When Mother Angelica died on Easter Sunday this year, there were myriad tributes to her life and influence. Many quoted her pithy, tongue-in-cheek, but often pretty true, zingers. One of my favorites was shared on Facebook by Catholic Memes. It’s a laughing photo of Mother with the caption, “If it wasn’t for people, we could all be holy.”

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Isn’t that the truth? It’s easy to be a “good Catholic” in theory. It’s when reality sets in—that of our own weaknesses and flaws, combined with the weaknesses and flaws of others— that our best intentions and desires to “be good” are often thwarted.

So how do we try to live holy and inspire others to live the Catholic faith? That’s the premise of an appealing new book on attracting people to (or back to) the faith.

It’s The Prodigal You Love: Inviting Loved Ones Back to the Church by Sister Theresa Alethia Noble, FSP.


Sister Theresa, once an atheist but now a Daughter or St. Paul, has written an incisive and spiritually rich book both about her own experience. She grew up Catholic, left the faith (and any faith) for many years, and then not only returned to the Catholic Church, but discerned a vocation to the religious life. She writes about how people can approach those who have left the faith, not just to convert them back, but to model a healthy, wholesome faith.

Sister Theresa weaves the story of the Prodigal Son parable throughout the book, showing how we ourselves are prodigals, along with those who may have left the faith behind. The Prodigal You Love  explores how Scripture, the saints, and our own struggles, offer us the way to inspire others in ways we may never understand fully in this life.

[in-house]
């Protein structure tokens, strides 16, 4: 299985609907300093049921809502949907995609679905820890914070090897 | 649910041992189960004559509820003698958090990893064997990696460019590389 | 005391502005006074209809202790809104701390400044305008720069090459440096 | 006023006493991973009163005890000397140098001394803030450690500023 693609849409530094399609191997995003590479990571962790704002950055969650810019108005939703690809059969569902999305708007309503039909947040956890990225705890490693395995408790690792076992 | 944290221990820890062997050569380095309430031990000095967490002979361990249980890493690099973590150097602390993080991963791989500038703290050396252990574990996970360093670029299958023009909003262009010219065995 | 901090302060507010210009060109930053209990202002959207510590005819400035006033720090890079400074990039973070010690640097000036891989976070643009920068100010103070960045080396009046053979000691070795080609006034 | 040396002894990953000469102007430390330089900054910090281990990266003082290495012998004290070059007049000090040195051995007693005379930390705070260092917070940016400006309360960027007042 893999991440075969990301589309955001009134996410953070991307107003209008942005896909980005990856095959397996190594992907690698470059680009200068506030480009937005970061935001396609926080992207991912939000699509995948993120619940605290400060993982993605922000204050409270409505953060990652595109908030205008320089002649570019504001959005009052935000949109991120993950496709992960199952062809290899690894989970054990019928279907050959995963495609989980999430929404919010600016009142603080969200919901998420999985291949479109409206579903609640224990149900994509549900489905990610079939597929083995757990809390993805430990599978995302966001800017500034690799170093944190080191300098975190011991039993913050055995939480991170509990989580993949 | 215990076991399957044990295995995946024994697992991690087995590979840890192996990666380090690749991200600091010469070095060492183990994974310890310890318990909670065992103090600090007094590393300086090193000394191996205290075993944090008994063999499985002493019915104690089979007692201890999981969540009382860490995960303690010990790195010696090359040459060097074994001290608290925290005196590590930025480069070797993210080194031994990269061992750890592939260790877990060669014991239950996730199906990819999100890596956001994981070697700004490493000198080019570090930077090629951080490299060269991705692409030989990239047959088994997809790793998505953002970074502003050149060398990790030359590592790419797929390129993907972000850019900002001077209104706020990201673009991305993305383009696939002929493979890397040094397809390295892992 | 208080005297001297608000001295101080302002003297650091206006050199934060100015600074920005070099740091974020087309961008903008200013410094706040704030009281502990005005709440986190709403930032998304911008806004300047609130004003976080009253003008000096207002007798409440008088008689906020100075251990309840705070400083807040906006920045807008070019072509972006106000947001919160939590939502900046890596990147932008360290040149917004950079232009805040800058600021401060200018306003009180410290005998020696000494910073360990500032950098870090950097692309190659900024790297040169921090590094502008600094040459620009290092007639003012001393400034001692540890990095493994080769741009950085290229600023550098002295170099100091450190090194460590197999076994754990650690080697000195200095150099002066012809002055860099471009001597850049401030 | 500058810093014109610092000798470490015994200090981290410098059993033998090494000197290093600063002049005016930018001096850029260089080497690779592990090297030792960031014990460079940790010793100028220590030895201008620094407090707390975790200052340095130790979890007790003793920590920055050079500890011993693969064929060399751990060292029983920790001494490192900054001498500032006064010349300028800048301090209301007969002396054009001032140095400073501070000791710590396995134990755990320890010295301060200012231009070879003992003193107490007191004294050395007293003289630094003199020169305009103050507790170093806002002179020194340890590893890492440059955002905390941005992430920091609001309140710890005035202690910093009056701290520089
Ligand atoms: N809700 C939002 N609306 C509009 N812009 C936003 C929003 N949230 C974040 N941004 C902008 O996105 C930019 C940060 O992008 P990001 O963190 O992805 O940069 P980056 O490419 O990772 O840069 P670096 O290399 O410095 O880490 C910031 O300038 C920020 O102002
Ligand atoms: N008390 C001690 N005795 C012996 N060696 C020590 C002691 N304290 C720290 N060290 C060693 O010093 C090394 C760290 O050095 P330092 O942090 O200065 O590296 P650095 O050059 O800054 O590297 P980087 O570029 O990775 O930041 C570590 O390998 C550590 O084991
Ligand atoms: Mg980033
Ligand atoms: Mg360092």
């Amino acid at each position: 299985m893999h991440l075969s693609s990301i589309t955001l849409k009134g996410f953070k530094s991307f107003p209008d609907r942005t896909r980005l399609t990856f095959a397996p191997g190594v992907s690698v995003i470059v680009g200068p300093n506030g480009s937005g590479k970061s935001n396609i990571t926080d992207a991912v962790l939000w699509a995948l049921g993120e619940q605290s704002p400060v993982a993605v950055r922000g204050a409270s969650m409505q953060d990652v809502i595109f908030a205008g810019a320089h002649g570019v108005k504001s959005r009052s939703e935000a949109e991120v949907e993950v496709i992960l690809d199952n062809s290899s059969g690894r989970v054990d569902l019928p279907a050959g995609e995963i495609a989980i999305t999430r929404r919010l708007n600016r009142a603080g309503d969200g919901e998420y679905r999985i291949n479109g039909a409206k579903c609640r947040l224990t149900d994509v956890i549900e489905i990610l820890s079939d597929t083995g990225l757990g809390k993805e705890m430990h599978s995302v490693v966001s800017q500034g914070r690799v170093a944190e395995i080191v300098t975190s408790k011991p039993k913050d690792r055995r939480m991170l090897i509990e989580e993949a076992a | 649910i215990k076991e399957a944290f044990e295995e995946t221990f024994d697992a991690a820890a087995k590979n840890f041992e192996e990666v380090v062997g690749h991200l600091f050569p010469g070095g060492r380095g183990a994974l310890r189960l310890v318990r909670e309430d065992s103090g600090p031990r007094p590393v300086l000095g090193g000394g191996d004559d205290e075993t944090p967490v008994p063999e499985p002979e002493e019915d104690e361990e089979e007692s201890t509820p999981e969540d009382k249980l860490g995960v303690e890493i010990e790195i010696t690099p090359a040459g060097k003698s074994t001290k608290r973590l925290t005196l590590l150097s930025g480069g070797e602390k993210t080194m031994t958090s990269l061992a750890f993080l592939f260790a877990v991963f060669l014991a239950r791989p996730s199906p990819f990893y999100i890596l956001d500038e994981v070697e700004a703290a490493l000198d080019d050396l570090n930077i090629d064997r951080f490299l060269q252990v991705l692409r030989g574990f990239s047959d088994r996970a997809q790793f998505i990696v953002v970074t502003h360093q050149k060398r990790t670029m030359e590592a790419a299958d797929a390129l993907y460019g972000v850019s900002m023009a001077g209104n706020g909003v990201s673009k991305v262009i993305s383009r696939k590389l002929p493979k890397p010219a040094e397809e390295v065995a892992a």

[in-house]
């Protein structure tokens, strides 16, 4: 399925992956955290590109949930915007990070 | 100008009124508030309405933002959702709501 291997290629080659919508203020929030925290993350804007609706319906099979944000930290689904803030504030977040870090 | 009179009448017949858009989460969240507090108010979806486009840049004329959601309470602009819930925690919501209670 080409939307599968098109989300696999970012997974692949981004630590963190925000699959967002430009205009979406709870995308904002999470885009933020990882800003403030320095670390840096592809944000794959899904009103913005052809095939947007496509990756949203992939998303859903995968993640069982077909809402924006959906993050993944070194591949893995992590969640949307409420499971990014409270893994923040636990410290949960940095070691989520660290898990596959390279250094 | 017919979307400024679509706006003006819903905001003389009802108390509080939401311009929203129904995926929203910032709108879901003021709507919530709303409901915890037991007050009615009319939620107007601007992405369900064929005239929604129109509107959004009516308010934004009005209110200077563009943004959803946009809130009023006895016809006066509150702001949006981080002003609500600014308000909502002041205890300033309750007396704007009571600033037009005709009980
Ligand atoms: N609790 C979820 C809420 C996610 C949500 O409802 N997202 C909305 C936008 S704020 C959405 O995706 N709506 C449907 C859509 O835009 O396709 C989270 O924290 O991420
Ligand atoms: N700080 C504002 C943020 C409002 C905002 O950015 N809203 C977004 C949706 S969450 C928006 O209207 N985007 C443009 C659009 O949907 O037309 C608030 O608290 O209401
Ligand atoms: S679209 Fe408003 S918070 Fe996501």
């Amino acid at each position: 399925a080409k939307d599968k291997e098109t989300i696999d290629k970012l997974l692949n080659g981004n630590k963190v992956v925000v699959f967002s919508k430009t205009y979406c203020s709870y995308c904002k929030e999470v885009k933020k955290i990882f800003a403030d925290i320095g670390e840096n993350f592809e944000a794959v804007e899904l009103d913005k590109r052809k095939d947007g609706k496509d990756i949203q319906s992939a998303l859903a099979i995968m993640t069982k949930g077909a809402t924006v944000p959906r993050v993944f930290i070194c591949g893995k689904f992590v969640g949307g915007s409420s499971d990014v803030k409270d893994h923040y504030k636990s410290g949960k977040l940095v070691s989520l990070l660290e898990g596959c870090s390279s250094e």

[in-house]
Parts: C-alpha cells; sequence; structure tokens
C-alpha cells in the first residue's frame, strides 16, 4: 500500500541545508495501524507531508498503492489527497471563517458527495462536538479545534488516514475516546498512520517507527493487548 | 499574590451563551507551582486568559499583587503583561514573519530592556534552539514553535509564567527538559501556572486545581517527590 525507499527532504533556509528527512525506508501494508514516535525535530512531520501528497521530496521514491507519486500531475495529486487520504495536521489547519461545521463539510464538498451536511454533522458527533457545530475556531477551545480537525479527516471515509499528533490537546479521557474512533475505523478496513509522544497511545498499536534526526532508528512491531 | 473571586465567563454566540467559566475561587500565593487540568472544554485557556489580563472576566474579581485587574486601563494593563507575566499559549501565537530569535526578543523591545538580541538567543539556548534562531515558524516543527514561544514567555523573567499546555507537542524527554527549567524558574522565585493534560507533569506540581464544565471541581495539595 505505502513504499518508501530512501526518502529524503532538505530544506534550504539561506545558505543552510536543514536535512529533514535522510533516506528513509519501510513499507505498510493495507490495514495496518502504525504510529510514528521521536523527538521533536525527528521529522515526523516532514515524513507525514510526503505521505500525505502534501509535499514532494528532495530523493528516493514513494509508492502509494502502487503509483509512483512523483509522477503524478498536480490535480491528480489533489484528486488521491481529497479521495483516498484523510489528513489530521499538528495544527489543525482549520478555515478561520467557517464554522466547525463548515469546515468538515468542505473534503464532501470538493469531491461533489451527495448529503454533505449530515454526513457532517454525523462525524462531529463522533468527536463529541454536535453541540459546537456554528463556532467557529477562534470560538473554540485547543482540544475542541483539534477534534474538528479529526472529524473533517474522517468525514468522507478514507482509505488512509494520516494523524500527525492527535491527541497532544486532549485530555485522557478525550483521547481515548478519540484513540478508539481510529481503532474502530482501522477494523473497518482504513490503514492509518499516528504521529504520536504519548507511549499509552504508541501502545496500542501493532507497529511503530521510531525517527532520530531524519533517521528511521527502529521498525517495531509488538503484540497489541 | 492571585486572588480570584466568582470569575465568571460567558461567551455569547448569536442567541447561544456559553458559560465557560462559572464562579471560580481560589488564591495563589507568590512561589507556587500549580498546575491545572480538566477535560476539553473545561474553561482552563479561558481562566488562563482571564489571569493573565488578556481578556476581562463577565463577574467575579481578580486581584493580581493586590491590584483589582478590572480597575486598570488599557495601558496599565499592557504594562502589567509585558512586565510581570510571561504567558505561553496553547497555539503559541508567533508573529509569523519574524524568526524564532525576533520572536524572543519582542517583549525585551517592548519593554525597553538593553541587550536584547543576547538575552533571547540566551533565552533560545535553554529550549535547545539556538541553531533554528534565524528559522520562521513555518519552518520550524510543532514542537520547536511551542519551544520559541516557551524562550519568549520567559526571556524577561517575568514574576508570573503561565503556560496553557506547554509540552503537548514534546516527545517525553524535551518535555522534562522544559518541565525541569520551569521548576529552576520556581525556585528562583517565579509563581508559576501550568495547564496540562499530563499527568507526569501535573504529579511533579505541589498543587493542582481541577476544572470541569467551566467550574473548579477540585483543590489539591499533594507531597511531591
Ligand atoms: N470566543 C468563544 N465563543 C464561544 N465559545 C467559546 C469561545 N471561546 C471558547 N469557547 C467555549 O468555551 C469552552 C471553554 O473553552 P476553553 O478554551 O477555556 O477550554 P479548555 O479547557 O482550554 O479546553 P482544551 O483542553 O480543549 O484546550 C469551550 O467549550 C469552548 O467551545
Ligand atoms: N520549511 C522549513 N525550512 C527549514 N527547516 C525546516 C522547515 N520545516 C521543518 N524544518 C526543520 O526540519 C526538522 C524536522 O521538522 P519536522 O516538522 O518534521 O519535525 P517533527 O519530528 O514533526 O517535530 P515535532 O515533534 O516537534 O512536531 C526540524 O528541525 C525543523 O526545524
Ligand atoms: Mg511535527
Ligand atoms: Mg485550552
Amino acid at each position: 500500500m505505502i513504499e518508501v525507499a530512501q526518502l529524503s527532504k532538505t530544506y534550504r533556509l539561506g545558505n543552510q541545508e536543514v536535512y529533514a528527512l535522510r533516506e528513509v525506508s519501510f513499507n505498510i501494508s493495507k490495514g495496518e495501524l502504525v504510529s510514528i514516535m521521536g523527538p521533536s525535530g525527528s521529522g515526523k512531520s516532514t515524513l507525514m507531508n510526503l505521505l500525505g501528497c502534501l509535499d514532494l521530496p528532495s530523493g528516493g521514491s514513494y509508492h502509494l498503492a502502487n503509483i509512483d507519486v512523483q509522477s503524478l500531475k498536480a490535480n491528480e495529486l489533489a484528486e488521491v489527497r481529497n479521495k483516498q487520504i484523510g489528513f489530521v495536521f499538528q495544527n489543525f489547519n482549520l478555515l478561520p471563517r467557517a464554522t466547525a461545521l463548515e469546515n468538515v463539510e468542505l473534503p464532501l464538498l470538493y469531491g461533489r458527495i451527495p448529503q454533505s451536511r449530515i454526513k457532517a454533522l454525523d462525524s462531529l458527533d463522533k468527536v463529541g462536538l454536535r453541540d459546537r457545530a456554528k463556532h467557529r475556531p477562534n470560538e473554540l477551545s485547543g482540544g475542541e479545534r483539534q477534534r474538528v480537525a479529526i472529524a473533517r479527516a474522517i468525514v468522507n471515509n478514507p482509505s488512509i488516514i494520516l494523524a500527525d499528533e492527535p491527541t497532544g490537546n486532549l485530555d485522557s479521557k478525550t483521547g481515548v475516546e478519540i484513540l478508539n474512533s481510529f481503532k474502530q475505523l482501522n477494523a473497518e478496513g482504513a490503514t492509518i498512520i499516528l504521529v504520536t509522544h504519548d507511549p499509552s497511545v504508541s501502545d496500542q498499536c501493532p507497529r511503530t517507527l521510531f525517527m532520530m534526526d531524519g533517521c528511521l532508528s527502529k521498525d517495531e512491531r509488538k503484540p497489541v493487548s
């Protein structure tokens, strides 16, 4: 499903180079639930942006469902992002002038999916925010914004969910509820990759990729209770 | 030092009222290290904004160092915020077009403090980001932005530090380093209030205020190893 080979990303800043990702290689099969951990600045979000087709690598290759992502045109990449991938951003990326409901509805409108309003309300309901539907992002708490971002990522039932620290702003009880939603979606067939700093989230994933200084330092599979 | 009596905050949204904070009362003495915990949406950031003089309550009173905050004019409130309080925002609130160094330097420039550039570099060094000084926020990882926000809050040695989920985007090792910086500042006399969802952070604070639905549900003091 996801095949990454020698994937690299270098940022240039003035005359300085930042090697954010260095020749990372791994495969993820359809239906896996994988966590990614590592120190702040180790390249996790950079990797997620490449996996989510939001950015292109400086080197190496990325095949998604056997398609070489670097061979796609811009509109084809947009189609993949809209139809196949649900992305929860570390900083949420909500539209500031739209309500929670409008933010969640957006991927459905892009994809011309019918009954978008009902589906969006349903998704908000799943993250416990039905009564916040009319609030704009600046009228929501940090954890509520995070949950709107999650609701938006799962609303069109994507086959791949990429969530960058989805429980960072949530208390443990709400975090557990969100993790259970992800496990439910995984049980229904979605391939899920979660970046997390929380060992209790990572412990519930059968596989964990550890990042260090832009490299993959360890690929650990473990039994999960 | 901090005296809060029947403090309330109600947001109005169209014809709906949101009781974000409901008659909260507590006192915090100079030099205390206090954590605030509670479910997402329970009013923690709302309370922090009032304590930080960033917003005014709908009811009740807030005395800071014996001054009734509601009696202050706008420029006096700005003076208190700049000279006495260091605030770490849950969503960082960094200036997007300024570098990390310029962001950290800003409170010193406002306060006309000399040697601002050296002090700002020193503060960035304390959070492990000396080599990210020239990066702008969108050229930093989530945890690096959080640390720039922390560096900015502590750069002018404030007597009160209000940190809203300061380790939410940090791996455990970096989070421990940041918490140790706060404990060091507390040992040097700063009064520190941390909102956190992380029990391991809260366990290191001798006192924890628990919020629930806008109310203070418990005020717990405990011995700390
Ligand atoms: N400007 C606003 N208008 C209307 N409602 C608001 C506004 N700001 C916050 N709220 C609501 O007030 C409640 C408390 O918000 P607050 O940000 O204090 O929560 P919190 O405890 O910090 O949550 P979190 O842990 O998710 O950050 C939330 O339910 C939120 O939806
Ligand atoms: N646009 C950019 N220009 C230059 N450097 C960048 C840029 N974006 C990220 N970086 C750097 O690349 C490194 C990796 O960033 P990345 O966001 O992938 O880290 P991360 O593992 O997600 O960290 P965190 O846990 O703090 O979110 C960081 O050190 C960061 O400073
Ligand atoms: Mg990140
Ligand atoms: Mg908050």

For instance, in a chapter on doubt, Sister Theresa points out that how we encounter our own questions and uncertainty can help others:

“We can learn to model a healthy relationship with doubt by living our doubts honestly, while at the same time holding them lightly.”

 Sister Theresa also shows how while our ultimate goal may be having those we know in the fullness of the Catholic faith, we have to respect the free will of others to choose, as she did for a time, a different expression of faith, or even no faith, all the while praying for conversion and for Christ to reach each person in a different way. She quotes Saint John Paul II’s statement, “It is necessary to keep those two truths together, namely, the real possibility of salvation in Christ for all mankind and the necessity of the Church for salvation.”

Several months ago, a young woman I know posted her disgust and frustration on Facebook about her college alma mater supporting something dreadful. A priest friend commented: “Be a saint. All the outrage in the world goes nowhere. Saints change hearts.”

Ultimately, that is the message of The Prodigal You Love. When we seek holiness and live a life of prayer amidst our daily responsibilities, desires, and faults, we will change hearts, starting with our own, as well as those dear to us, and even those we may not know well or at all. As Sister Theresa writes, “Precisely because it is difficult and requires holiness, the evangelization of our loved ones in an intense path to sanctity.”